National State Attorneys General Program Interns Get Up Close and Personal with Practice of Law

National State Attorneys General Program Interns Get Up Close and Personal with Practice of Law
Media Contact: Nancy Goldfarb, 212-854-1584 [email protected]
Public Affairs Office 212-854-2650 [email protected]
New York, Aug. 27, 2009 -- The students placed as interns by the National State Attorneys General Program at Columbia Law School in 16 states this summer may not all wind up in the public sector.
But the rare chance to work alongside public-interest lawyers involved in important issues, and to be exposed to all aspects of a case is an experience bound to serve them well wherever they land, said James Tierney, Director of the AG program.
“There’s a unique opportunity to understand state legal practice that is not commonly found in law school graduates,” said Tierney, a former attorney general in Maine. “These students come back thrilled and anxious to do more of this kind of public-interest legal work.” 
This glimpse into government service was made possible through the Law School’s Guaranteed Summer Funding Program, among the largest in the nation. Max Dubin ’10, one of the more than 20 students who spent his summer working in the planning and analysis section of the Ohio Attorney General’s Office.
“This was an ideal environment for a summer intern,” said Max Dubin ’10. “I always was given the time to talk through my work and gather thoughtful feedback.”
Dubin apparently left an impression.
“Max jumped feet first into both the policy development and legal analysis functions of my section and excelled at both,” said Luke Blocher ’05, Ohio Executive Assistant Attorney General. “Max fit so seamlessly into our operation, that his return to [the Law School] leaves us scrambling to fill the capacity we had come to depend on.”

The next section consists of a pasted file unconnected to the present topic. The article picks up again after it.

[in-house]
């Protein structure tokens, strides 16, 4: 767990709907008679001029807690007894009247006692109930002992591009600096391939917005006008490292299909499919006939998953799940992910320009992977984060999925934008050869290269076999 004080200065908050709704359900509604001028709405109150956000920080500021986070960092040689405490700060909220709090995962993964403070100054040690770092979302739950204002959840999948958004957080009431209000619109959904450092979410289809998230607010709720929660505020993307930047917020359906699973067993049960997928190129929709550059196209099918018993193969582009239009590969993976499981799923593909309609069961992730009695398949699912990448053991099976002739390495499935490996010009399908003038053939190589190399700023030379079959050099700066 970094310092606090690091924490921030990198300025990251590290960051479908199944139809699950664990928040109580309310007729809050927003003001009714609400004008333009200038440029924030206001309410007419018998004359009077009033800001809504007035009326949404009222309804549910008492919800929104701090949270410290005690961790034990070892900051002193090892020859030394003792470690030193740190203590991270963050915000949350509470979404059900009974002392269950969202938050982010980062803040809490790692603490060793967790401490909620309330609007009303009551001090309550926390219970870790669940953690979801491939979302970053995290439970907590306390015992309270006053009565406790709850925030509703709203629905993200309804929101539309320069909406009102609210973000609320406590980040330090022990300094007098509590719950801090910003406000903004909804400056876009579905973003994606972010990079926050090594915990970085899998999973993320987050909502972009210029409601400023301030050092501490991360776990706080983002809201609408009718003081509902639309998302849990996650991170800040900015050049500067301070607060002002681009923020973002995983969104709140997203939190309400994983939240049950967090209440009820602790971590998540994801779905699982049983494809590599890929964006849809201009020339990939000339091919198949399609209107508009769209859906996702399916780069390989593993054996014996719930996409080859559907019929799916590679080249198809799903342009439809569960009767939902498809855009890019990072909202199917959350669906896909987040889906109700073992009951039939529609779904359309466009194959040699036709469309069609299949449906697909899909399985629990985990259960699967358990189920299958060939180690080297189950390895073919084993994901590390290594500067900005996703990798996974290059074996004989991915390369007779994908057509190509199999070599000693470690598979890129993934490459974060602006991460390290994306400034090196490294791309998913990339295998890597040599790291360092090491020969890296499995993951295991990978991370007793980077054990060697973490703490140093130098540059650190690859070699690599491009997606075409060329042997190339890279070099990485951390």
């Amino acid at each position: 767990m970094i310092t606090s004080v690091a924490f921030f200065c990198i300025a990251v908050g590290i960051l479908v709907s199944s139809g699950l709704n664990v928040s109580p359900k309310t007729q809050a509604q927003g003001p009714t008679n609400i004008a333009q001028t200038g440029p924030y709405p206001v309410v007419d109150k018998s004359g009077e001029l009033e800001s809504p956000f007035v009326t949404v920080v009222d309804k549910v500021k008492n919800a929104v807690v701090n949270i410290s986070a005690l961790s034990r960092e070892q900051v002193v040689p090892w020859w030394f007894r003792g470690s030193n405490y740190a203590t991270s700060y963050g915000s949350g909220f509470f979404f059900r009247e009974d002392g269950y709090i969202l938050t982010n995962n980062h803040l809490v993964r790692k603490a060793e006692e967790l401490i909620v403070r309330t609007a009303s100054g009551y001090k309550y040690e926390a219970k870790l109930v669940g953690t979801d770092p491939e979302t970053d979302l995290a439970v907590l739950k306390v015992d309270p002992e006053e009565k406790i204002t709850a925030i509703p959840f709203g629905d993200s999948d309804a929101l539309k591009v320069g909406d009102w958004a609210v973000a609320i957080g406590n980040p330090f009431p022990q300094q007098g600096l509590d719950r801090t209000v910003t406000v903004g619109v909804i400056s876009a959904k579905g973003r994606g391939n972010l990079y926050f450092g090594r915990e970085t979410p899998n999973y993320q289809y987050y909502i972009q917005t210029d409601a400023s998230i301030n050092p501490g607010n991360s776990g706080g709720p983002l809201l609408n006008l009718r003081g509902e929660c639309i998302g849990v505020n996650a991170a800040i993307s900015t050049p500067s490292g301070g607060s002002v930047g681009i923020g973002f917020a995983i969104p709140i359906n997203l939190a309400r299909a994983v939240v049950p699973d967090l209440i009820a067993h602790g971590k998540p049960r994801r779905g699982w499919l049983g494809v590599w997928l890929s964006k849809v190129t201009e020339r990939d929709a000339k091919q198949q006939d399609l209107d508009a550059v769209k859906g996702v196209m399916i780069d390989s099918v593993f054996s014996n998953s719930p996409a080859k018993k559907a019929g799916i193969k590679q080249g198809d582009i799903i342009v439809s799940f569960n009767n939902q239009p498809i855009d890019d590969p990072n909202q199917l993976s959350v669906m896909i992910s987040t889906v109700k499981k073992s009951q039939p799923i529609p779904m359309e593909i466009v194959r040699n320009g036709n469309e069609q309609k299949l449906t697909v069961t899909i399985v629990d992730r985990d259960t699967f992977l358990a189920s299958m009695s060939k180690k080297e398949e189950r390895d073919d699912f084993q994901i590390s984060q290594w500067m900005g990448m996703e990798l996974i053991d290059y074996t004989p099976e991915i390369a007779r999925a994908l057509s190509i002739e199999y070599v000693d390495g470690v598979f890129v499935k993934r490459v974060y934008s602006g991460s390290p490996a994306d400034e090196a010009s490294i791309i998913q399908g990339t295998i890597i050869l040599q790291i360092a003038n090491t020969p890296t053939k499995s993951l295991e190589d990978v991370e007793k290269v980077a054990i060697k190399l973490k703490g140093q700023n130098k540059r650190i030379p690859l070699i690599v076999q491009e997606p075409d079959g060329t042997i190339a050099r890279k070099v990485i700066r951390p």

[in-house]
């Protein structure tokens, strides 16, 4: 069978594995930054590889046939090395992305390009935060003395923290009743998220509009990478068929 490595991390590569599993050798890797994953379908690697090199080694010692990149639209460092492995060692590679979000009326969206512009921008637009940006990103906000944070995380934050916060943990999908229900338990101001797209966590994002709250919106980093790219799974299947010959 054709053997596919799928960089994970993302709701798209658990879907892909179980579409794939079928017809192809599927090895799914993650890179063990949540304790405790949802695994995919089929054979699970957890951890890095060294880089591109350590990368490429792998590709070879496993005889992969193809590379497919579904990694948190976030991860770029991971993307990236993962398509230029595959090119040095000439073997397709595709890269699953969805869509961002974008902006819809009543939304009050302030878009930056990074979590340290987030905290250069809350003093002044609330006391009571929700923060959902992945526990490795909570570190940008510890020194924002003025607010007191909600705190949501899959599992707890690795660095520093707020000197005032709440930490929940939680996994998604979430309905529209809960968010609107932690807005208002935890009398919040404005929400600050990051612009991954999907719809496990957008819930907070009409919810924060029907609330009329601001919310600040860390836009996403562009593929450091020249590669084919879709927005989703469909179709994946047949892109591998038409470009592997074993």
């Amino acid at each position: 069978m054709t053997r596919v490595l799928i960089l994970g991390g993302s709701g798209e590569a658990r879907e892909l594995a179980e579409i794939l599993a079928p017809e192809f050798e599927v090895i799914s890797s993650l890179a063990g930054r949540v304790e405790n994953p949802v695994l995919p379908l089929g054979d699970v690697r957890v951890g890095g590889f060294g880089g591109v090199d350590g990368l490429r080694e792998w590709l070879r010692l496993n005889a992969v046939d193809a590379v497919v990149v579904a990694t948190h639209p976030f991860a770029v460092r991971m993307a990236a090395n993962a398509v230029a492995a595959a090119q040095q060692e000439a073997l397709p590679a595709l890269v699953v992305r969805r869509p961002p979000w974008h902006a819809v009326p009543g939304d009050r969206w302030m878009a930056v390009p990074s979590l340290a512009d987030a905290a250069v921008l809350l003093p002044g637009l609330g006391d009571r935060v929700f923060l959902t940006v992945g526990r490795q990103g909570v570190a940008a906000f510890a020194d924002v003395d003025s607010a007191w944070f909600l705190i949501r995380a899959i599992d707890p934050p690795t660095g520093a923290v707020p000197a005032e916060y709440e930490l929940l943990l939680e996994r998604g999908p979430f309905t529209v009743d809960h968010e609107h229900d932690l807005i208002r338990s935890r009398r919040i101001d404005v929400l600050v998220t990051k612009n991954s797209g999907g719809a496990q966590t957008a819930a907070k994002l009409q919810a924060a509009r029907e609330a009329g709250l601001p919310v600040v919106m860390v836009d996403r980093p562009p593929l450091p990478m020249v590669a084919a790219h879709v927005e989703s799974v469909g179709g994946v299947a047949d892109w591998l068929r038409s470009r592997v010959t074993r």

Dubin was not the only one who had the chance to work with Law School alumni. Sylvia Ewald ’11 was at the Montana Department of Justice, and sat at the same desk once occupied by Montana Attorney General Steve Bullock ’94 when he was an assistant attorney general.
Ewald said the internship did not help her narrow her career interests, but that was a good thing. “It gave me the opportunity to work with many different legal issues to which I’d never been exposed,” she said. “It helped me realize that I have interests in areas of the law that I had never even considered prior to this summer.”
The opportunity to take on substantive legal work was typical of all the interns interviewed. Yaw Darkwa ’11 spent the summer in the Delaware Department of Justice, and wrote a research memo that will be turned into a reference guide to advise police on the procedures and laws for wiretaps. He also spent one day a week in traffic court negotiating pleas with defendants, met the governor, visited the Medical Examiner’s Office, and had a ride-along with police in Wilmington.
“My ideas about the process were changed because it was not what I assumed it was going to be,” Darkwa said. “It was a great summer.”
After Nick Houpt ’11 showed his supervisors in the Environmental Protection Bureau of the New York Attorney’s General Office that he could handle basic research and drafting assignments, they really let him prove himself. “I drafted a complaint and motion papers, spotted the issues and developed the legal strategy in response to those issues,” Houpt said.
The way Tierney sees it, the opportunity to take on such a project while still in law school is the essence of what makes the AG internship program so valuable.
“AG offices recognize talent,” Tierney said. “They will give as much responsibility to an intern as they can handle. They don’t stand on formalities. There’s a job to be done.”

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